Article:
Pharma’s Big Fail! The Payoff Ahead for You
“Thank God it’s Gottlieb!”
That’s what one analyst exclaimed after Trump nominated Scott Gottlieb as the new head of the FDA last month.
Gottlieb is expected to upend protocol the FDA has followed for years. That includes loosening requirements for drug approval and more flexibility in clinical trials for drugmakers.
If the promises stick, that could mean big money for pharmaceutical companies — and huge profits for investors.
That’s because Gottlieb’s changes would allow for faster drug production and more drug innovation. This means faster profits for drug manufacturers. And that means big gains for your biotech portfolio.
The nomination of Gottlieb — and changes to the FDA — could solidify Trump’s legacy as the 45th president of the United States. In fact, our latest research suggests the lifesaving impact of the policies that could come from this decision could make Trump a legend.
This is considered a big win for the biotech sector. Stay tuned.
Below, Ray Blanco explains why a big mistake in part by the pharma industry could mean huge profits ahead for you.
Pharma Fail! But the Payoff Is Huge
By Ray Blanco
Free markets are supposed to be the best way to satisfy every consumer demand…
And there are few products for which there is greater demand than those that save lives and improve health.
Life and health are basically what the pharmaceutical industry sells. From acne-free skin to unclogged arteries, pharma’s focus is on the drugs that keep us alive or make our bodies a bit more livable.
But as we all know, the pharma market is far from free. It’s regulated to the hilts, which means that a lot of potential avenues for solving some of our most pressing health care problems aren’t explored.
There’s simply not enough profit in some areas for Big Pharma to pursue.
Drug developers must make allowances for risk in a world where resources are limited and allocate those resources to where they stand the best chance of generating a return.
One big fail in the pharmaceutical market is in antibiotics. It was once a huge area of pharma research and the source of a steady stream of new drugs… but it’s been neglected for years.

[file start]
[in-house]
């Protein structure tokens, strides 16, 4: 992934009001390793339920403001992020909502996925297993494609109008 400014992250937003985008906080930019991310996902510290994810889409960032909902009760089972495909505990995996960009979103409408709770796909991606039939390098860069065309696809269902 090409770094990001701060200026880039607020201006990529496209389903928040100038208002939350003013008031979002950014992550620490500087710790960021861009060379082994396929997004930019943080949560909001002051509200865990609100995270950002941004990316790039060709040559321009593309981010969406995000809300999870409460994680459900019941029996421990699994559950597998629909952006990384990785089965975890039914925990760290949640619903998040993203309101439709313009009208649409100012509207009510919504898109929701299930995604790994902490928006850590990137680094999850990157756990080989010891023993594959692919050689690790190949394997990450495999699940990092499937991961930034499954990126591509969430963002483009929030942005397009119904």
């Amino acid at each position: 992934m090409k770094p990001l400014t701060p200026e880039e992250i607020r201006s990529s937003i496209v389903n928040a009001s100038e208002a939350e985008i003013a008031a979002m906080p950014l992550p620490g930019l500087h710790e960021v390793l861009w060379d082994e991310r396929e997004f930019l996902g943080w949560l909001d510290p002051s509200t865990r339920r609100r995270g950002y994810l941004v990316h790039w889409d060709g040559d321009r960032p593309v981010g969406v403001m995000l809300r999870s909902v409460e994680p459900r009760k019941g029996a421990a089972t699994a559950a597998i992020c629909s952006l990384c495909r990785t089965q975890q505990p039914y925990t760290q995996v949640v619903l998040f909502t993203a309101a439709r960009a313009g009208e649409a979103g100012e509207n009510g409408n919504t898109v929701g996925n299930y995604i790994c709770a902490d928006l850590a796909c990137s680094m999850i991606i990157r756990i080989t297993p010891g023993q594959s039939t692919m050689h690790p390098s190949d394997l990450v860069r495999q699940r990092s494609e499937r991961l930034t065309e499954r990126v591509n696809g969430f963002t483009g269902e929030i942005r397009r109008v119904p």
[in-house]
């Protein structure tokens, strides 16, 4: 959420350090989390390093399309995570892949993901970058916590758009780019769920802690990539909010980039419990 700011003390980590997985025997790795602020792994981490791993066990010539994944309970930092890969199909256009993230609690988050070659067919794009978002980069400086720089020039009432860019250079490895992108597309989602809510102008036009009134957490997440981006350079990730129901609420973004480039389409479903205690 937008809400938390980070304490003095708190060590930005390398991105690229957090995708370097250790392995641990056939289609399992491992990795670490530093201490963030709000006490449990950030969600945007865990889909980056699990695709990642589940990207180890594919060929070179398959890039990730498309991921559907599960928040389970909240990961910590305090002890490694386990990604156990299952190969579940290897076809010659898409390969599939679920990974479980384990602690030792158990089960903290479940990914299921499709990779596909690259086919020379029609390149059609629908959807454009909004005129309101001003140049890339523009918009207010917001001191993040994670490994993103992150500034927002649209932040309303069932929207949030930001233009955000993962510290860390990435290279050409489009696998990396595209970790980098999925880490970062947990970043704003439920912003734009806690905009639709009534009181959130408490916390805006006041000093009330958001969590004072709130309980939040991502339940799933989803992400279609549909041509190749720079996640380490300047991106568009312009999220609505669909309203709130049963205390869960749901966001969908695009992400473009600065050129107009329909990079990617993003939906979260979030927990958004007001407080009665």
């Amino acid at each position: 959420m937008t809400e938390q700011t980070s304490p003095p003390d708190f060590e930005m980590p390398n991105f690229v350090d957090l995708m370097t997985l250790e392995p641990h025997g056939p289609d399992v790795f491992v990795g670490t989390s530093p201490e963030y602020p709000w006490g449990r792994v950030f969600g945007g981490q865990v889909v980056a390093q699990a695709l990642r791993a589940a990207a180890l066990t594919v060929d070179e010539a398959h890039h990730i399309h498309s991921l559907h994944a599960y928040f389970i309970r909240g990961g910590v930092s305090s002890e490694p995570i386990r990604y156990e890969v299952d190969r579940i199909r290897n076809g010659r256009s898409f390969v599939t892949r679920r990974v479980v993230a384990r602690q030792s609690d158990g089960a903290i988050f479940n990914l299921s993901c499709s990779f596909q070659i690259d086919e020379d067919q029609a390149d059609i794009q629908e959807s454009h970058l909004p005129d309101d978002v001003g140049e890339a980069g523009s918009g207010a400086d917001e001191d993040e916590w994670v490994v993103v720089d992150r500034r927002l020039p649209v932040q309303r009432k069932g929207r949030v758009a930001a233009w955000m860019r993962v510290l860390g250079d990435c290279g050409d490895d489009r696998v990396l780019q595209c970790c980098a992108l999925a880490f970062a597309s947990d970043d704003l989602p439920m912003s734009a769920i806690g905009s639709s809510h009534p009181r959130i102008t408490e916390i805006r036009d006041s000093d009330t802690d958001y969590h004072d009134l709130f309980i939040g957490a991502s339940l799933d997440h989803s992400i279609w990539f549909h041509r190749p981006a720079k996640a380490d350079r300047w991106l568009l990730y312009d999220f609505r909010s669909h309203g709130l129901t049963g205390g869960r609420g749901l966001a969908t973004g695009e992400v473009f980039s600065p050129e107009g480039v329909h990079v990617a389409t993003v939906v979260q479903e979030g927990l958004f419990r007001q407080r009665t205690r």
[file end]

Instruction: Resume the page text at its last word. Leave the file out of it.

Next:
As a result, it’s become harder to find new drugs that tackle bacterial infections, and pharmaceutical companies have focused efforts elsewhere.
This is a huge problem. A cancer drug can work as well as it did the day it was first brought to market — even if that was decades ago.
Antibiotics, however, lose their efficacy over time, because bacteria evolve resistance. Once that happens, we go back to a time when people died from something as innocuous as an infected scratch.
For many years, we have overcome this problem because we’ve discovered enough new antibiotics to stay one step ahead of evolving bacterial resistance.
But we’re still overprescribing old antibiotics like they’re party favors.
Plus, we’ve had a dearth of new antibiotics for many years. It’s become harder to find all-new antibiotics. And another trick, slightly modifying the chemical structure of an existing antibiotic, has yielded diminishing returns.
Thus, the rate of discovery, development and commercialization of new antibiotics has fallen off a cliff.
Pharmaceutical companies have determined that the returns aren’t worth the costs and the risk of failure.
This means the bad old days from before penicillin are coming back. In those times, people could die from something as simple as an infected scratch — and many did.
But people in power have noticed the problem. Congress has introduced FDA reforms to ease the development and improve the returns for pharmaceutical companies that develop new drugs that save lives by killing the microbes.
It couldn’t come at a better time. On the current trend, we’re on track to have more people dying from “superbugs” than cancer by 2050.
But this huge problem is also a huge profit opportunity for problem solvers.
As is often the case, it’s been small pharmaceutical companies that have moved first and fastest to take advantage of the new opportunity. There’s the potential for big near-term gains in small players moving to solve the problem of nightmare bacteria.
If you’re a biotech investor, you should have an antibiotic player in your portfolio right now.
To a bright future,